Kriging_Interpolation

Filter Method set to Kriging Interpolation

How do they compare?

To compare them, I brought the two surfaces for each area into a drawing and then created a volume surface between them. This allowed me to see what the elevation differences were between the two surfaces. I then did an elevation analysis on the volume surface so I can see where these differences are.

The Field

The first one I did was for the area of the field.

Plain_Comparison

Comparison of Surfaces in the Field

If you look at the numbers, you can see that over 96% of the surfaces are within 0.1′ of each other and over 99.8% are within 0.2′. This is really good! If I zoom in on the area of the contours (they are 1′ contours by the way, you can see a little bit more detail.

Plain_Contours

Field Contours

The blue contours are from the surface created in Civil 3D whereas the red contours are from the surface created in InfraWorks. One final comparison, lets look at the data density of the two surfaces. How many points are in each of these surfaces?

  • Civil 3D Surface – 356,420 points
  • InfraWorks Surface – 9,993 points

To be fair, I could have decreased the number of points as I was creating the Civil 3D surface but, I maxed out the settings in InfraWorks.

The Stream

I repeated the process for the area around the stream.

Stream_Comparison

Comparison of Surfaces at the Stream

As you can see, the numbers aren’t quite as good here. In fact, there are areas that are off by up to 8′. I did a similar comparison based on these numbers and found that almost 97% of the surface was within 2′ and almost 99% was within 4′. This isn’t a fair comparison so I reran the analysis using basically the same numbers as for the field (0.1′ increments) but I lumped everything beyond 0.4′ into the same category. This is what I found:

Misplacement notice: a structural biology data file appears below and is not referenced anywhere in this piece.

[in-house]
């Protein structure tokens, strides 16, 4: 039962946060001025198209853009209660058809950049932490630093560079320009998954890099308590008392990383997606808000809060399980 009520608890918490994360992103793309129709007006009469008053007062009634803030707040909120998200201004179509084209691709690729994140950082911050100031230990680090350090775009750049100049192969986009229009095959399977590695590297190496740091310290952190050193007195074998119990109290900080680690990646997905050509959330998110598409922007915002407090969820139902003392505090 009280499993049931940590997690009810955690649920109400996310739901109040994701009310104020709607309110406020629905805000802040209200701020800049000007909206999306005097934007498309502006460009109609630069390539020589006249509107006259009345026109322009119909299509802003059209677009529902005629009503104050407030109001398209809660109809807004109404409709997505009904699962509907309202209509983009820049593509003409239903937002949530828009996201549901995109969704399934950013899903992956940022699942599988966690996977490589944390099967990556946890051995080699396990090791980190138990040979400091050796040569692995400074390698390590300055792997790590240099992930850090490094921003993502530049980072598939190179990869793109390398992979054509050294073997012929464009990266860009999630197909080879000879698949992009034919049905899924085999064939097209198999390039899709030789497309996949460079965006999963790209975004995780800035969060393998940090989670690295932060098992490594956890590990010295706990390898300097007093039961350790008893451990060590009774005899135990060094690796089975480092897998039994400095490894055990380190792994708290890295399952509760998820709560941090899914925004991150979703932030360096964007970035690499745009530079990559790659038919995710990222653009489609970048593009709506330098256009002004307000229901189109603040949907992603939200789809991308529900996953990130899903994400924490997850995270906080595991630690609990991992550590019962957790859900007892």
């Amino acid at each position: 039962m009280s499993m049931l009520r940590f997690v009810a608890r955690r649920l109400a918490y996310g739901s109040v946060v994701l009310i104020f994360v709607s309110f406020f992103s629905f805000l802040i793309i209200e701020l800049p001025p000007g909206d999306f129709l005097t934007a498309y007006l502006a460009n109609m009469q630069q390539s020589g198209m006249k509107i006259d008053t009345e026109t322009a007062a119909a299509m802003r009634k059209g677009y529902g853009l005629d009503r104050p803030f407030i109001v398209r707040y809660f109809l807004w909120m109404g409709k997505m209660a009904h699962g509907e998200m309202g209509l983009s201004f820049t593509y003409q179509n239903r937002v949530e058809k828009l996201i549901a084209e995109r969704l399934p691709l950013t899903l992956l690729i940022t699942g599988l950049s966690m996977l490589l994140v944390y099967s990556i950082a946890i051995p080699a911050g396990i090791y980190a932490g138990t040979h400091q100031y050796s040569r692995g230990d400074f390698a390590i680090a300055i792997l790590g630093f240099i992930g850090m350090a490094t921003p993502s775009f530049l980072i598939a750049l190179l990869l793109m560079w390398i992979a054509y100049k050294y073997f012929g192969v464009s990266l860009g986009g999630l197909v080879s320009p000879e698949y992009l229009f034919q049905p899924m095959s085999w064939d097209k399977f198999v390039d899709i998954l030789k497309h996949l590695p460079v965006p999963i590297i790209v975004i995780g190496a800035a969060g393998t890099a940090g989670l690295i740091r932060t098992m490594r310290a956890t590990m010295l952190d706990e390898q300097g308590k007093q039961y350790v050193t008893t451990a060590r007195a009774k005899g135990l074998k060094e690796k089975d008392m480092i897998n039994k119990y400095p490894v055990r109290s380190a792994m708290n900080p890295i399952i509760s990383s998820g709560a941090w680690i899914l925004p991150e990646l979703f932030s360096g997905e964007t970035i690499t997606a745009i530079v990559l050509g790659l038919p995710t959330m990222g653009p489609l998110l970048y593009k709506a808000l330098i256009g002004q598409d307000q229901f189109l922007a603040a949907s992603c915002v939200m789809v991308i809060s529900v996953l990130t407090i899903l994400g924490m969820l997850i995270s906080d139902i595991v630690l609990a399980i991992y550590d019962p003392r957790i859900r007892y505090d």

Stream_Comparison_-_2

Surface Comparison with 0.1′ Increments

Once again, I ran the numbers and found that 83% was within 0.1′ and 89% was within 0.2′. A little concerning was the fact that over 6.7% was more than 0.4′ off.

Let’s go ahead and zoom in on the contours (again, the blue contours are the Civil 3D surface and the red contours are the InfraWorks surface). I displayed it with and without the volume surface because it was difficult to see all the contours at times.

Stream_Contours

Stream Contours

The comparison in size between the two surfaces are:

  • Civil 3D Surface: 773,732 points
  • InfraWorks Surface: 24,474 points

I don’t know how to increase the accuracy of the surface created from InfraWorks any more than it is.

Final Thoughts

Based on the results I’ve received here, which method would I use? Well, if the area is fairly flat and consistent (the field in this example), I would probably go with the InfraWorks surface. If there is a lot of inconsistencies in the data (the stream in this example), I would probably go with the Civil 3D surface.

Remember, you can create an overall surface in InfraWorks, create surfaces in Civil 3D for those areas that it’s needed, and then paste them all together at the end.

What are your thoughts? Have you had much experience with surfaces from point clouds in InfraWorks, Civil 3D, something else all together? Did I get something wrong? Let me know what you think in the comments!

I have a client that I recently showed the COGO Editor to in Civil 3D 2017 and he’s upgraded to Civil 3D 2018. I got a call from him asking where the tool was. I told him where to find it and he tells me it’s no longer there.

So, of course I don’t believe him, I open up 2018, and sure enough, it’s not there. In the following image, you can see the Civil 3D 2017 ribbon on the left and the Civil 3D 2018 ribbon on the right (this is the Analyze panel on the Survey ribbon tab):